Large areas of Philippines towns and countryside were hit by the storms
The Philippines, badly hit by typhoons, floods and landslides, is to import more rice sooner this year amid fears of a food shortage.
The United Nations has launched a flash appeal to help the country recover from Typhoon Ketsana which killed about 300 people and displaced half a million.
The UN appealed for $74m (£46.6m) to help one million of the worst affected people for six months.
The Philippines is the world’s largest rice importer.
It traditionally imports from Thailand and Vietnam, although Vietnam was also hit by Typhoon Ketsana.
The Philippines will start its 2010 rice import process after a government panel determines the amount, possibly this week, the state’s National Food Authority said.
It needs to import more of the grain to avert a potential supply shortage in the first half of 2010 after typhoons lashed many of its rice-producing areas during the last two weeks.
NFA spokesman Rex Estoperez warned consumers not to indulge in panic buying as supplies were adequate for the moment.
Philippines President Gloria Arroyo said food imports needed to be organised as soon as possible.
Total damage from the storms in the Philippines to crops, mostly rice, has reached 7.63 billion pesos ($164 million), the agriculture department said.
When launching its appeal the UN said about 500,000 people have fled their homes and are still living in emergency shelters.
The UN’s Humanitarian Coordinator, John Holmes, said the challenge was not only to raise money for the Philippines.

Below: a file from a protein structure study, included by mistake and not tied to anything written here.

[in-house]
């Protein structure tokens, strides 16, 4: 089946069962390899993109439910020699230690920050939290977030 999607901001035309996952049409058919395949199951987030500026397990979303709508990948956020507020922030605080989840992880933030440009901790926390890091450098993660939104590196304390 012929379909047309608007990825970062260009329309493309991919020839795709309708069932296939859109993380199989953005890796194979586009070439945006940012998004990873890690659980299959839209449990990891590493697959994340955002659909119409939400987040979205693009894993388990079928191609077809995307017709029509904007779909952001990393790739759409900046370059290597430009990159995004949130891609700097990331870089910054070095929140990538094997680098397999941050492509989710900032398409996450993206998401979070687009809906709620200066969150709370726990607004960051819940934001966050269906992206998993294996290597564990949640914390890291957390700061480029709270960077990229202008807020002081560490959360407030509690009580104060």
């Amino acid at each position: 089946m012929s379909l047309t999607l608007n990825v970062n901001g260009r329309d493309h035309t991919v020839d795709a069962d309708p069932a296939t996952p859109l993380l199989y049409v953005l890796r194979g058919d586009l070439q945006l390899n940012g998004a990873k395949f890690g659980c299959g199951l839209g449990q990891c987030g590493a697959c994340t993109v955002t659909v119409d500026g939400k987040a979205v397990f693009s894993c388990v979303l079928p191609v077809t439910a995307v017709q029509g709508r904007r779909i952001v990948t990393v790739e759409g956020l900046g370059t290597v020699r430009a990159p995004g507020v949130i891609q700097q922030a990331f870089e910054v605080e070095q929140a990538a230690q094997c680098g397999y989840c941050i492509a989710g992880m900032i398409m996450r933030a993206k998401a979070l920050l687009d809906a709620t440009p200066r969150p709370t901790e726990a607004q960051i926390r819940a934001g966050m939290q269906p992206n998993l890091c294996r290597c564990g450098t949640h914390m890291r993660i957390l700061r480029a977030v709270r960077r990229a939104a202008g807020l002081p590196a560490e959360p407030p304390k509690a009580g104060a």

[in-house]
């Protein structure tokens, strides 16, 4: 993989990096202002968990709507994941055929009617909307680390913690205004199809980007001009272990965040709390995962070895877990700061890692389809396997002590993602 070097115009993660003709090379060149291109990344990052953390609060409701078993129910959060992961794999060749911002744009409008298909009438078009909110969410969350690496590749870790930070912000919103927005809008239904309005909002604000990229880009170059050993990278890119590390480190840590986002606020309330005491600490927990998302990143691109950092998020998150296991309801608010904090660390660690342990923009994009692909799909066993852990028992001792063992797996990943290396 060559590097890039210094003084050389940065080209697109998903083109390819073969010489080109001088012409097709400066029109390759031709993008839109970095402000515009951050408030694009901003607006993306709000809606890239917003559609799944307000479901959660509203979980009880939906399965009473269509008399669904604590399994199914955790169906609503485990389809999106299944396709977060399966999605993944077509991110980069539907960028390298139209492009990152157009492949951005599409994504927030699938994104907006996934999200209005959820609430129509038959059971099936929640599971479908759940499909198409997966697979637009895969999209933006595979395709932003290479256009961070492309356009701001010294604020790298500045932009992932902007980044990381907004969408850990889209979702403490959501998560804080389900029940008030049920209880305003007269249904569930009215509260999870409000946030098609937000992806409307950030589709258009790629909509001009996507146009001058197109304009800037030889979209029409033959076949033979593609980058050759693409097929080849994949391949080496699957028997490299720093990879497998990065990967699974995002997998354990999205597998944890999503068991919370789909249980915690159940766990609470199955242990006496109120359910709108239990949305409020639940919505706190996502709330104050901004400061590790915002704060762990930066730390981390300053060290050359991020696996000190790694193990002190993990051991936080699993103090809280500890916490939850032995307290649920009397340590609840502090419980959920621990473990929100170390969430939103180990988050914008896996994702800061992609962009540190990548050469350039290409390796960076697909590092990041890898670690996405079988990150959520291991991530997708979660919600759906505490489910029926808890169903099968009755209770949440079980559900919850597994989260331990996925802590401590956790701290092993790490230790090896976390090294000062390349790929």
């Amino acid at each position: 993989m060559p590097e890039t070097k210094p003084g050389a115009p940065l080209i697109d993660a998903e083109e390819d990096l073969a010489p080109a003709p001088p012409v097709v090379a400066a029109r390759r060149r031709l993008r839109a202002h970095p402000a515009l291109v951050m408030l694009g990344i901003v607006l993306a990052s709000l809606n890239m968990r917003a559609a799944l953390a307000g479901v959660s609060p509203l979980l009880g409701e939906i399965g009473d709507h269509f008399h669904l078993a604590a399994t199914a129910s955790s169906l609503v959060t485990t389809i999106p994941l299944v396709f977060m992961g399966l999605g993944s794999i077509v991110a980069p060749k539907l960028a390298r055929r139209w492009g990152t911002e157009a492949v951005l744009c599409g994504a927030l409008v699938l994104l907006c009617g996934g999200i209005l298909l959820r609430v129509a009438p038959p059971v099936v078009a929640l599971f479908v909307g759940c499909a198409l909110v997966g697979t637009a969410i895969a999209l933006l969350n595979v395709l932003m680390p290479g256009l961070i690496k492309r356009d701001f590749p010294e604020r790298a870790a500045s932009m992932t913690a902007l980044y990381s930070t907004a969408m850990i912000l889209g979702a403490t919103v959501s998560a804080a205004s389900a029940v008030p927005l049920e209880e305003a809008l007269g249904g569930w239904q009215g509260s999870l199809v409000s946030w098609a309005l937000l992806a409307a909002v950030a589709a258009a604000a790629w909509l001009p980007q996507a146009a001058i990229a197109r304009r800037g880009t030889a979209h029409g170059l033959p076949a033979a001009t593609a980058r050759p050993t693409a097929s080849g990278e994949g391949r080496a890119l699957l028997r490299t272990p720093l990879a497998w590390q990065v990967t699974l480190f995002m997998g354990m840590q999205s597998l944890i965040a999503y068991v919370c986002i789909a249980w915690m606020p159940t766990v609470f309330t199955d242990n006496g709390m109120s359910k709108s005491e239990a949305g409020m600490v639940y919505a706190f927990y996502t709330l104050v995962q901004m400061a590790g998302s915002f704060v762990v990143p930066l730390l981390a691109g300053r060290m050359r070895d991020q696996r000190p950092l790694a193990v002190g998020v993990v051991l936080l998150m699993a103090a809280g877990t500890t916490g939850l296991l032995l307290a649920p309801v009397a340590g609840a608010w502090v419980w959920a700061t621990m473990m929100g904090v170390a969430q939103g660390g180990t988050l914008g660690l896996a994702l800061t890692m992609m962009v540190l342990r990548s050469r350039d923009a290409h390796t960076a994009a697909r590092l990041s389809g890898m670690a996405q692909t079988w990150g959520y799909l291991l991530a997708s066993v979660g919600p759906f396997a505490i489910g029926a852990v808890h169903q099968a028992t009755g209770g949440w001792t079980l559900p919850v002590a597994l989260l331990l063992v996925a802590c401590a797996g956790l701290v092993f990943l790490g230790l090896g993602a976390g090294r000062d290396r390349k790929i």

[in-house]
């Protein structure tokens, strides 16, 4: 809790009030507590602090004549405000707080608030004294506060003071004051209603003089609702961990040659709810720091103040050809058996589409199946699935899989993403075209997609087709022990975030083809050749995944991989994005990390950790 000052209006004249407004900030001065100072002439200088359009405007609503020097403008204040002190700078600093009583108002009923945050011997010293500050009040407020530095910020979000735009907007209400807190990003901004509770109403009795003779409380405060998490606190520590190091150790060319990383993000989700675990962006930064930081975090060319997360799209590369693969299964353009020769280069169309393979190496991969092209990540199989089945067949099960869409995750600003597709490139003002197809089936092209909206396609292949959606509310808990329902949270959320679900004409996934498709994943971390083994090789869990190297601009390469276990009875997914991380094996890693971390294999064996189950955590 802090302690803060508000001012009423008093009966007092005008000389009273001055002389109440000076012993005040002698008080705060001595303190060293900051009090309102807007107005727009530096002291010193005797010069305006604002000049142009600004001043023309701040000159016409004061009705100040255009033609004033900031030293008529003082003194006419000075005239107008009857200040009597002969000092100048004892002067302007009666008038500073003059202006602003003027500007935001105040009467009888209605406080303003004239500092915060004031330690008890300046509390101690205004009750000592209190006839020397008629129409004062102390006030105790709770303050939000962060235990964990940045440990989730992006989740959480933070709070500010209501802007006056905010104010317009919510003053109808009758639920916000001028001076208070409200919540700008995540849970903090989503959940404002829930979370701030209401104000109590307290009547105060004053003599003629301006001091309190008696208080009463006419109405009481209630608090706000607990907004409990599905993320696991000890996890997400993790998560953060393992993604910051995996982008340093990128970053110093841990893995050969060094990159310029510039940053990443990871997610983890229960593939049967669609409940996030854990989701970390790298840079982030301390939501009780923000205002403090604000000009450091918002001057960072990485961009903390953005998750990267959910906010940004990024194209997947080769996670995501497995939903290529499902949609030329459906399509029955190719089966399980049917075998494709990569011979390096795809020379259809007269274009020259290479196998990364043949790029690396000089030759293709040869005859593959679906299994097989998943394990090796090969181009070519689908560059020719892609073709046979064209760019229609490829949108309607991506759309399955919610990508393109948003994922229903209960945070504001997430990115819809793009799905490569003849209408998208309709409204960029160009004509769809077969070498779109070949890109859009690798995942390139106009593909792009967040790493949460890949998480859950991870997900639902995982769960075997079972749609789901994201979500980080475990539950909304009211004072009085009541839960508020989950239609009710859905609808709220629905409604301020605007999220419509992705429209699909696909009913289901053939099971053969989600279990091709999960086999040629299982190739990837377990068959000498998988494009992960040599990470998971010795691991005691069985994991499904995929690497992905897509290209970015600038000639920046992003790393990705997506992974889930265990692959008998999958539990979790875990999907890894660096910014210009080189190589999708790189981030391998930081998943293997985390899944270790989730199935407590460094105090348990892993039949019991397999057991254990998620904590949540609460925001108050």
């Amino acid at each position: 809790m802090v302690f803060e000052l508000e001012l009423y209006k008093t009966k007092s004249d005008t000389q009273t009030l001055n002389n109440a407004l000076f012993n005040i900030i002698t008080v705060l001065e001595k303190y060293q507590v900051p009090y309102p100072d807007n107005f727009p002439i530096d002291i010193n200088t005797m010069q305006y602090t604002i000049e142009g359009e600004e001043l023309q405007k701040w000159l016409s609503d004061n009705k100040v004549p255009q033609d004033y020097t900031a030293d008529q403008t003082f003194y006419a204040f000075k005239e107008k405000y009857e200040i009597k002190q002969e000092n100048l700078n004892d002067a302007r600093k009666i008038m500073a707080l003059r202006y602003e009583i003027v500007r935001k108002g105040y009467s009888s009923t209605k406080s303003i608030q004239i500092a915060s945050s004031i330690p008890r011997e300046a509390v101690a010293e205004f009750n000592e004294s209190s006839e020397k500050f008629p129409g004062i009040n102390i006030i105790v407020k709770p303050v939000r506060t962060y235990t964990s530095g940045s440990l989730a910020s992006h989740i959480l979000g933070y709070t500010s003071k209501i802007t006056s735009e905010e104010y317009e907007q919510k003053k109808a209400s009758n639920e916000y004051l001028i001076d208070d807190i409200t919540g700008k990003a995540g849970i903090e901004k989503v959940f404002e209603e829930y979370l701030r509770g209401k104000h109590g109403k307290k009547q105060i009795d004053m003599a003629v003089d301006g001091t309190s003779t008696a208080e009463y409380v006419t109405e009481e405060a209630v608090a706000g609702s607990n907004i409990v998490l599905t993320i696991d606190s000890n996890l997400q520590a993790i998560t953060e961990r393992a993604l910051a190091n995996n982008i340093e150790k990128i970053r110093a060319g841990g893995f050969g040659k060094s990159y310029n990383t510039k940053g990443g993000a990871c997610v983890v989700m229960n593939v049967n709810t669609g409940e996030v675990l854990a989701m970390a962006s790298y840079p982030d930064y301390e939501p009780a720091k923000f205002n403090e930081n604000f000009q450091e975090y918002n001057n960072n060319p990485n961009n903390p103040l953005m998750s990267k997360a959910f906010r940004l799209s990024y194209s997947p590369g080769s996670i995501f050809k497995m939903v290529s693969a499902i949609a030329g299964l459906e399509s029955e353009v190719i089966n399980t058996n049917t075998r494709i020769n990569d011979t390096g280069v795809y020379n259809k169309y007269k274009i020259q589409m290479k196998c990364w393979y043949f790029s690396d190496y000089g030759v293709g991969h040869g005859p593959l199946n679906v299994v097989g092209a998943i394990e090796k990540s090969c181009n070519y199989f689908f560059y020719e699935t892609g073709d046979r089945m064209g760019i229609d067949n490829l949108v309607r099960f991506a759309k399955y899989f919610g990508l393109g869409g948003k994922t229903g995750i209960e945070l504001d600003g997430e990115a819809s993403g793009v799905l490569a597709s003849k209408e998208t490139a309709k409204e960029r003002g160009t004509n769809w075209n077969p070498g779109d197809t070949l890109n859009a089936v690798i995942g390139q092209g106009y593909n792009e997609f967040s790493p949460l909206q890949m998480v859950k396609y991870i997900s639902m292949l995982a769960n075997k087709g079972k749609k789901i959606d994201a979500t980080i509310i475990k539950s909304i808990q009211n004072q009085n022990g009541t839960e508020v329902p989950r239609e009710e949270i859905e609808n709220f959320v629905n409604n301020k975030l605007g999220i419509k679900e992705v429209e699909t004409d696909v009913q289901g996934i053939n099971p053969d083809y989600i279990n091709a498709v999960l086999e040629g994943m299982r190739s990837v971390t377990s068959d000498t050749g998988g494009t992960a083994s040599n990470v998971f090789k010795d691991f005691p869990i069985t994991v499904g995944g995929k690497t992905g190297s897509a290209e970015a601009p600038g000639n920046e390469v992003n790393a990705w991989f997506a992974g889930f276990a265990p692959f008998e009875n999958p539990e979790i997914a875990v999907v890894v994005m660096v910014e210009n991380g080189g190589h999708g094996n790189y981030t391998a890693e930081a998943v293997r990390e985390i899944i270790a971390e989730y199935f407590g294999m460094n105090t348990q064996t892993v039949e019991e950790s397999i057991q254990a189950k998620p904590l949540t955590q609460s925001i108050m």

"Until this recent series of disasters in the Asia Pacific region, including in Samoa, we haven’t a huge major natural disasters," he said.
"So I hope the donors will have money in their back pocket for the end of the year for the Philippines and also perhaps for Indonesia, because we’re also talking to the government there about what we can do to help them," said Mr Holmes.
Disaster agencies say they are overwhelmed by the scale of disaster
The UN money would be spent on food, water, sanitation facilities, emergency shelter and health care for those worst affected by the storms.
To jump-start the response, Mr Holmes said he had authorised an immediate allocation of $7m from the UN’s Central Emergency Response Fund.
The appeal has already received between $9m and $10m, he said.
The US Agency for International Development is giving $1.8m.
President Barack Obama has sent "deep condolences for the loss of life and devastation caused by recent storms in the Philippines".
The World Food Programme said it was providing helicopters and dinghies.
"Many needy people live in areas that still remain inaccessible because of the widespread flooding," WFP’s director in the Philippines Stephen Anderson said in a statement from the UN agency’s Rome headquarters.
At least 16 hospitals, as well as rural and community health centres, were damaged, the World Health Organisation (WHO) said.
WHO spokesman Paul Garwood said the risk of disease was heightened by the damage to water and sanitation systems.
"There are fears of outbreaks of communicable diseases, as yet there have been no reported major outbreaks," he added.
Typhoon Ketsana hit Manila and surrounding areas on 26 September, causing the worst flooding in the capital in more than four decades.
Eight days later, Parma blew across the country’s mountainous north, bringing more rain.
A third typhoon, Melor, blew into Philippine waters on Monday but shifted course and was heading toward southern Japan where it is expected to make landfall on Thursday.